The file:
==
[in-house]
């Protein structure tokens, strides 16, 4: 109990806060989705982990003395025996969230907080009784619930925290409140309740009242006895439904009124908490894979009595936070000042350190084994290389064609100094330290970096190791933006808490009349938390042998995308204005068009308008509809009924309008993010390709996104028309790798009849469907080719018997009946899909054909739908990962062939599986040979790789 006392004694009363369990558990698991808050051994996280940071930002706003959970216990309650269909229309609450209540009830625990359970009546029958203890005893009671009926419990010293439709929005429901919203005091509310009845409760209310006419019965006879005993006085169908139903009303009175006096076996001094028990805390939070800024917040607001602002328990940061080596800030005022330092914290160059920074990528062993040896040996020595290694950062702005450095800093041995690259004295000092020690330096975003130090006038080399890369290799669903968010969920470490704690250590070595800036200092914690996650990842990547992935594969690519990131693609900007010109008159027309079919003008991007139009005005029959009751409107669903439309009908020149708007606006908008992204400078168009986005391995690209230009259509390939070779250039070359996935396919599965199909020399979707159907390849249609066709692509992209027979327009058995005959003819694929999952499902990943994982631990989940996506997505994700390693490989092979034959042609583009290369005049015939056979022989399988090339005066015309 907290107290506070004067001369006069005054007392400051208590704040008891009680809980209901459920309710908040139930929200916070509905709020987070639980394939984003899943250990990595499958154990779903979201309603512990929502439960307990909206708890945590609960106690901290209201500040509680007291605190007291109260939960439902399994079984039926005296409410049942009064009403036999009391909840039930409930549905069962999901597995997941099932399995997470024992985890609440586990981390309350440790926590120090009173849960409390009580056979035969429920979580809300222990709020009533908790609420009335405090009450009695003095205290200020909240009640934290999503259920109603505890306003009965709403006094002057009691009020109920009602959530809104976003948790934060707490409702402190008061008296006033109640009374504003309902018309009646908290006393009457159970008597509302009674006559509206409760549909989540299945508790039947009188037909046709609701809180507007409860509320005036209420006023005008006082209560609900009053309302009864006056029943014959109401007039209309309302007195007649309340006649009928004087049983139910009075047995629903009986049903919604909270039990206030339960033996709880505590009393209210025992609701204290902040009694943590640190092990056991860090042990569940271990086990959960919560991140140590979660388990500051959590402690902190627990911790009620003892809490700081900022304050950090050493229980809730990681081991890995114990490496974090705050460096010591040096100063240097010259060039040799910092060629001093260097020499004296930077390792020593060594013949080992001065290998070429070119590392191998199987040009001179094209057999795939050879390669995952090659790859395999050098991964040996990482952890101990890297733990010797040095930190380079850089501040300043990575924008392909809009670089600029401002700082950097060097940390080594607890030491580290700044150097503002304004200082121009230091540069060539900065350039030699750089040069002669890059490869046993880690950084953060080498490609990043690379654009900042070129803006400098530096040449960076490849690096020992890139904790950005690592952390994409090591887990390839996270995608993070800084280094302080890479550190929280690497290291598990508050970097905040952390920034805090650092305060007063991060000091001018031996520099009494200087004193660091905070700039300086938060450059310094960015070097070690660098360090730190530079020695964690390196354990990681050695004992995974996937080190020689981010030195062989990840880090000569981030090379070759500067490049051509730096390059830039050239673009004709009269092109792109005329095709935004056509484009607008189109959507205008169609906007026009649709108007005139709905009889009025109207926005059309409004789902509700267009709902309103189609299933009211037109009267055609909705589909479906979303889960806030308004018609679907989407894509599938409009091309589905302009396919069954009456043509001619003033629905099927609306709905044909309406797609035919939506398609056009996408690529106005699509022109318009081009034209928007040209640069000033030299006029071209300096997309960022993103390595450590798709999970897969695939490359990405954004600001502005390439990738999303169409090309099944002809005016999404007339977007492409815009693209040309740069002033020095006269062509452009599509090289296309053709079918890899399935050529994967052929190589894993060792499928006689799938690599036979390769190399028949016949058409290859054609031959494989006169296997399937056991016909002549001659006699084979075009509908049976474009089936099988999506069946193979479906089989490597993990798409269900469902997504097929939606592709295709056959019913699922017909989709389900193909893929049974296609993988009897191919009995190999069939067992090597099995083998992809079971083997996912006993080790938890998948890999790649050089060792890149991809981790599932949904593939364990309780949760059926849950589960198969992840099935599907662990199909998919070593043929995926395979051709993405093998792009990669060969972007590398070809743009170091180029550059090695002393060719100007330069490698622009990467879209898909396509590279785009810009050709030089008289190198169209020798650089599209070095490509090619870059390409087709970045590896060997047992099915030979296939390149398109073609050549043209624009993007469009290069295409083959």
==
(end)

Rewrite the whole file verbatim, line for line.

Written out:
[in-house]
């Protein structure tokens, strides 16, 4: 109990806060989705982990003395025996969230907080009784619930925290409140309740009242006895439904009124908490894979009595936070000042350190084994290389064609100094330290970096190791933006808490009349938390042998995308204005068009308008509809009924309008993010390709996104028309790798009849469907080719018997009946899909054909739908990962062939599986040979790789 006392004694009363369990558990698991808050051994996280940071930002706003959970216990309650269909229309609450209540009830625990359970009546029958203890005893009671009926419990010293439709929005429901919203005091509310009845409760209310006419019965006879005993006085169908139903009303009175006096076996001094028990805390939070800024917040607001602002328990940061080596800030005022330092914290160059920074990528062993040896040996020595290694950062702005450095800093041995690259004295000092020690330096975003130090006038080399890369290799669903968010969920470490704690250590070595800036200092914690996650990842990547992935594969690519990131693609900007010109008159027309079919003008991007139009005005029959009751409107669903439309009908020149708007606006908008992204400078168009986005391995690209230009259509390939070779250039070359996935396919599965199909020399979707159907390849249609066709692509992209027979327009058995005959003819694929999952499902990943994982631990989940996506997505994700390693490989092979034959042609583009290369005049015939056979022989399988090339005066015309 907290107290506070004067001369006069005054007392400051208590704040008891009680809980209901459920309710908040139930929200916070509905709020987070639980394939984003899943250990990595499958154990779903979201309603512990929502439960307990909206708890945590609960106690901290209201500040509680007291605190007291109260939960439902399994079984039926005296409410049942009064009403036999009391909840039930409930549905069962999901597995997941099932399995997470024992985890609440586990981390309350440790926590120090009173849960409390009580056979035969429920979580809300222990709020009533908790609420009335405090009450009695003095205290200020909240009640934290999503259920109603505890306003009965709403006094002057009691009020109920009602959530809104976003948790934060707490409702402190008061008296006033109640009374504003309902018309009646908290006393009457159970008597509302009674006559509206409760549909989540299945508790039947009188037909046709609701809180507007409860509320005036209420006023005008006082209560609900009053309302009864006056029943014959109401007039209309309302007195007649309340006649009928004087049983139910009075047995629903009986049903919604909270039990206030339960033996709880505590009393209210025992609701204290902040009694943590640190092990056991860090042990569940271990086990959960919560991140140590979660388990500051959590402690902190627990911790009620003892809490700081900022304050950090050493229980809730990681081991890995114990490496974090705050460096010591040096100063240097010259060039040799910092060629001093260097020499004296930077390792020593060594013949080992001065290998070429070119590392191998199987040009001179094209057999795939050879390669995952090659790859395999050098991964040996990482952890101990890297733990010797040095930190380079850089501040300043990575924008392909809009670089600029401002700082950097060097940390080594607890030491580290700044150097503002304004200082121009230091540069060539900065350039030699750089040069002669890059490869046993880690950084953060080498490609990043690379654009900042070129803006400098530096040449960076490849690096020992890139904790950005690592952390994409090591887990390839996270995608993070800084280094302080890479550190929280690497290291598990508050970097905040952390920034805090650092305060007063991060000091001018031996520099009494200087004193660091905070700039300086938060450059310094960015070097070690660098360090730190530079020695964690390196354990990681050695004992995974996937080190020689981010030195062989990840880090000569981030090379070759500067490049051509730096390059830039050239673009004709009269092109792109005329095709935004056509484009607008189109959507205008169609906007026009649709108007005139709905009889009025109207926005059309409004789902509700267009709902309103189609299933009211037109009267055609909705589909479906979303889960806030308004018609679907989407894509599938409009091309589905302009396919069954009456043509001619003033629905099927609306709905044909309406797609035919939506398609056009996408690529106005699509022109318009081009034209928007040209640069000033030299006029071209300096997309960022993103390595450590798709999970897969695939490359990405954004600001502005390439990738999303169409090309099944002809005016999404007339977007492409815009693209040309740069002033020095006269062509452009599509090289296309053709079918890899399935050529994967052929190589894993060792499928006689799938690599036979390769190399028949016949058409290859054609031959494989006169296997399937056991016909002549001659006699084979075009509908049976474009089936099988999506069946193979479906089989490597993990798409269900469902997504097929939606592709295709056959019913699922017909989709389900193909893929049974296609993988009897191919009995190999069939067992090597099995083998992809079971083997996912006993080790938890998948890999790649050089060792890149991809981790599932949904593939364990309780949760059926849950589960198969992840099935599907662990199909998919070593043929995926395979051709993405093998792009990669060969972007590398070809743009170091180029550059090695002393060719100007330069490698622009990467879209898909396509590279785009810009050709030089008289190198169209020798650089599209070095490509090619870059390409087709970045590896060997047992099915030979296939390149398109073609050549043209624009993007469009290069295409083959």